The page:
What better way to prepare for the upcoming Premier League season than talking about players who won’t be playing in it?
As the preseason comes to an end, we’re taking a quick look at Arsenal’s standout youth players. We’ll consider their individual performances, rating them on a 1-10 scale based on what we think their chances are of breaking into the first team this year.
Reiss Nelson, Number 61, Age 17
Allow me to gush for a moment.
At age 17, Reiss Nelson is already good enough to play first-team football. In the preseason, he was not only our best youth player, but our best player period. With a combination of pace, technical proficiency, and an unceasing work ethic, he looks to be a complete wing-back in Wenger’s 3-4-3 formation—though according to the Manager, he can play any position in the attack. He’s a well-rounded playmaker with cleaver passing, creative dribbling, and a desire to run at opposing players and stretch the field whenever possible. He creates tons of space with his movement and runs. Against Benfica, he proved that his dribbling is not only purposeful, but also productive. The kid was a menace running at defenders creating chance after chance, tormenting left-back Eliseu. If you didn’t know better, you’d think Eliseu was the youth player and Nelson the international.
Don’t get me wrong, Nelson has a long way to go. His crosses tend to be aimless (his assist to Giroud was an exception). He’s often caught out of position on defense, He still takes too many touches on the ball and he’s slow to make simple passes, though, a game or two in the Premier League should break that habit.
Expect him to get lots of playing time in the Europa League and the League Cup, and don’t be surprised if he’s regular substitute in the Prem.
Nelson had the best preseason of any Arsenal team member, and he is still 4 months away from age 18. Nelson playing in the right wing-back position seemed to impress Wenger and displayed his versatility. Reiss normally plays in the attacking midfield position for the youth teams, but he looked very comfortable at a change of position. His strongest traits appear to be his blistering pace and superb dribbling skills. Wenger mentioned to Arsenal TV that Nelson "likes to have the ball at his feet and provokes opponents [by passing them]". Reiss gave Eliseu a reason to worry about his place in a starting XI as he shook the poor defender back to Portugal more than a few times at the Emirates. He played well against Benfica, Sydney, and Bayern's first team players, including giving a timeless Ribery a few physical tackles to remember in Beijing.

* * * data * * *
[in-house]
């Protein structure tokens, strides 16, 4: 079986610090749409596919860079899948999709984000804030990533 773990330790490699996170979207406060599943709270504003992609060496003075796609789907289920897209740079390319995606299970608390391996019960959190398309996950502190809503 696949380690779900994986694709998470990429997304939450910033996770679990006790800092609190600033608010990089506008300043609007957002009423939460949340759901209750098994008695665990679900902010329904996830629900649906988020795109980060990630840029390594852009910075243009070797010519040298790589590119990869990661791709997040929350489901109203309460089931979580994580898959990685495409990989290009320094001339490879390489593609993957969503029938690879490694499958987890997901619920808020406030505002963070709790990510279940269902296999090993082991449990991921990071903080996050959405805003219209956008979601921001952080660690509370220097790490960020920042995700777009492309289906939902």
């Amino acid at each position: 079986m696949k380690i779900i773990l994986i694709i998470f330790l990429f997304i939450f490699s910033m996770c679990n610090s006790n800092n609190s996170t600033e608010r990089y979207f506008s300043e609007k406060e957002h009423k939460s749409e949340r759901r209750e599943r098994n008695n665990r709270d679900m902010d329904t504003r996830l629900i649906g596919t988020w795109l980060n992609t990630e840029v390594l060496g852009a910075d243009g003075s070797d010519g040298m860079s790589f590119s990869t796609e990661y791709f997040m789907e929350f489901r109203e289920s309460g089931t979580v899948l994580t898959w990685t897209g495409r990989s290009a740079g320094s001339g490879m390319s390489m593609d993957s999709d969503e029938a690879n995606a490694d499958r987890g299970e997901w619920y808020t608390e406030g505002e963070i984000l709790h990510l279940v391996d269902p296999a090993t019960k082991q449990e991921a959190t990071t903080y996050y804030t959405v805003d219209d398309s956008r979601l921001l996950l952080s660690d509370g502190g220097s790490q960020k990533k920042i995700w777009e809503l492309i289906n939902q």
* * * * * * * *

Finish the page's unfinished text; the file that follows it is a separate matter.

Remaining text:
While Wenger mentions that he has been impressed this preseason, there is room for improvement for the young midfielder, wing-back, or wherever you may want to label him. His crosses can be improved, especially in their accuracy. His assist to Giroud in the Benfica Emirates Cup match was sublime, but he had trouble finding bodies in the box most of the summer tour. A moment that sticks out is a dead ball against Bayern where the young starlet missed all the bodies in the middle of Bayern's 18. Wenger additionally believes that his skill is there but that his defensive responsibilities can be improved upon.
You can draw similarities to Oxlade-Chamberlain, a utility starter that can play 8 positions on the field. That being said, his normal position in the attacking midfield on the youth team may need to be adjusted to translate his abilities to the first team. His tendency to run forward creates a lot of wide space on the defensive side of Arsenal against the better sides. His defensive skills will come with a few appearances with the first team where he can further develop his identity in the Arsenal side. Look for Reiss to feature in the (sigh) Europa League. Nelson’s appearance in the Community Shield tells me that we may even see this wonder in the Premier League.
We also felt it necessary to include this somewhere in the article: